World's first ever 'Noah's Ark flight' was not easy to coordinate
Some of the passengers on the flight
Susan Gabruch, a Canadian living in the Cayman islands, left Cayman in late March, just before the borders closed, thinking that she would not be gone for long. Toby, her dog, was left safely at home under the care of the grandson of Kenneth Morgan, the owner of Cayman Canine Training Services. At the time, everything seemed like it was under control.
As the situation with COVID-19 escalated, Susan tried desperately to have Toby returned to her.
Unfortunately, her research into flights revealed that the Canadian government was not allowing “non-essential cargo,” including pets. And Susan was not alone in her plight; there were other Canadian pet owners, living in Cayman, who were also trying to return to Canada but did not want to leave their pets behind.
Susan and Toby
Thanks to the hard work of locally-based Canadian, Nikole Poirier, the world's first Noah's Ark flight aboard a 737-800 Sunwing aircraft carrying 117 human and pet passengers was organized. The charter was able to transport scores of pets and their owners to Toronto Pearson Airport, as well as reunite Susan with her dog, Toby.
What Poirier managed to "pull off" on Friday, "without even a hitch" was not only unprecedented but quite a feat.
The privately chartered plane allowed Toby and other pets to be returned to Canada, thanks to the hard work done by Aimee McKie of Must Love Dogs, who brought Toby and other pets to Cayman Mobile Vets, processed DOA permits and took care of all the flight's pee pads, and muzzles.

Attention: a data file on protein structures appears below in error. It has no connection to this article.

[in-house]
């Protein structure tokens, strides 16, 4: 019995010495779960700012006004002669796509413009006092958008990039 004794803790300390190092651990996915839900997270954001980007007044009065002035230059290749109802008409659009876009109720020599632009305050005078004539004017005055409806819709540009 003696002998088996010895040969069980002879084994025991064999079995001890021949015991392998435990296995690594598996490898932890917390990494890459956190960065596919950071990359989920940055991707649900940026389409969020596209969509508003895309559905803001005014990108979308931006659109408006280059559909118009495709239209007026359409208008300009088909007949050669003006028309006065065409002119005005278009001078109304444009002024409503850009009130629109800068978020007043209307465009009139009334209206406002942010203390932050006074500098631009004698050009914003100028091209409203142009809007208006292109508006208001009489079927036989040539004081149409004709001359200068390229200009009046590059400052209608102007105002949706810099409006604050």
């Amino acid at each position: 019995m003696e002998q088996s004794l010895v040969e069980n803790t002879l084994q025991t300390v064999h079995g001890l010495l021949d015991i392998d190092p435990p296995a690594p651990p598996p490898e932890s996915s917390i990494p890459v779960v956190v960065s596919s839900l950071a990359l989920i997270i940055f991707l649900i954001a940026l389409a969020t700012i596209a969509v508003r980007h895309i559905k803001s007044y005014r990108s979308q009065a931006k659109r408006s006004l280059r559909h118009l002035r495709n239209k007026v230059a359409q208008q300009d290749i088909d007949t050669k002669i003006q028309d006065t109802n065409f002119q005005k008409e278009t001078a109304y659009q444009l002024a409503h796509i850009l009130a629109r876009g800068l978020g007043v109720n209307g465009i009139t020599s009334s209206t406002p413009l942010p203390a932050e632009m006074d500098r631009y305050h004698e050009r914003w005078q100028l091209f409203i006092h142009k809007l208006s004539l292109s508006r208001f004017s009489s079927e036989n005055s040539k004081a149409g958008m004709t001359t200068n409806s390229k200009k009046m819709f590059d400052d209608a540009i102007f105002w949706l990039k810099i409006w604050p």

Once in Toronto, 'Paw Enroute' picked up Toby and ensured his transfer to Saskatchewan where Susan and Toby were reunited.
This is but one of many happy pet repatriation stories that were made possible by the combined efforts of committed individuals, under the leadership of Nikole Poirier, Aimee McKie of Must Love Dogs, Maria Lang from the Governor's office and Jeff Boucher, Honorary Consul for Canada.
L-R: Aimee McKie and Nikole Poirier
"There were so many considerations, and so many ways things could have gone horribly wrong," explained Poirier. For one, Sunwing, from which the group chartered the flight, warned of a $1500 fine for pet-related 'accidents' and required that all dogs wear basket muzzles. The Canadian Honorary Consul was required to vet all non-Canadians embarking the flight, as there would not be a return flight to bring them back should there be issues with immigration. There were also six people whose travel arrangments on the $140,000 flight were approved for coverage by the Canadian repatriation fund.
No small feat to be sure and no big surprise, this feel-good Cayman story has since been covered by CBC, The Star and other major media companies.
Noah's Ark part 2 is currently being organized for July 13, but this date is 'fluid'. Those who are interested in returning to Canada with their pets should contact Nikole Poirier at email@example.com .